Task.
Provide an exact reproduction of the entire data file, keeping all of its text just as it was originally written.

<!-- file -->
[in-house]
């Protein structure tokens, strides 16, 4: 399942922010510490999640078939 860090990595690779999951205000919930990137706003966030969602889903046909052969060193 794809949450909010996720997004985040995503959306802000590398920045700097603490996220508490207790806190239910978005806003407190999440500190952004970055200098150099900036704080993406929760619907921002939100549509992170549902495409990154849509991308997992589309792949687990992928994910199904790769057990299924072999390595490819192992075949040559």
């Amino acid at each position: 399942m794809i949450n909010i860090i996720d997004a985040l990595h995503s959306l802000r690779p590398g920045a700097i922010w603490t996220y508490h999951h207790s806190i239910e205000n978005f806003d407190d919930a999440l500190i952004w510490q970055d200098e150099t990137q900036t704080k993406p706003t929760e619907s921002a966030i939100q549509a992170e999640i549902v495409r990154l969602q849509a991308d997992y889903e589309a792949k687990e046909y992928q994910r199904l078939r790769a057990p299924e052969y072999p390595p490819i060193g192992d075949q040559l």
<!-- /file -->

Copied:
[in-house]
């Protein structure tokens, strides 16, 4: 399942922010510490999640078939 860090990595690779999951205000919930990137706003966030969602889903046909052969060193 794809949450909010996720997004985040995503959306802000590398920045700097603490996220508490207790806190239910978005806003407190999440500190952004970055200098150099900036704080993406929760619907921002939100549509992170549902495409990154849509991308997992589309792949687990992928994910199904790769057990299924072999390595490819192992075949040559």
């Amino acid at each position: 399942m794809i949450n909010i860090i996720d997004a985040l990595h995503s959306l802000r690779p590398g920045a700097i922010w603490t996220y508490h999951h207790s806190i239910e205000n978005f806003d407190d919930a999440l500190i952004w510490q970055d200098e150099t990137q900036t704080k993406p706003t929760e619907s921002a966030i939100q549509a992170e999640i549902v495409r990154l969602q849509a991308d997992y889903e589309a792949k687990e046909y992928q994910r199904l078939r790769a057990p299924e052969y072999p390595p490819i060193g192992d075949q040559l």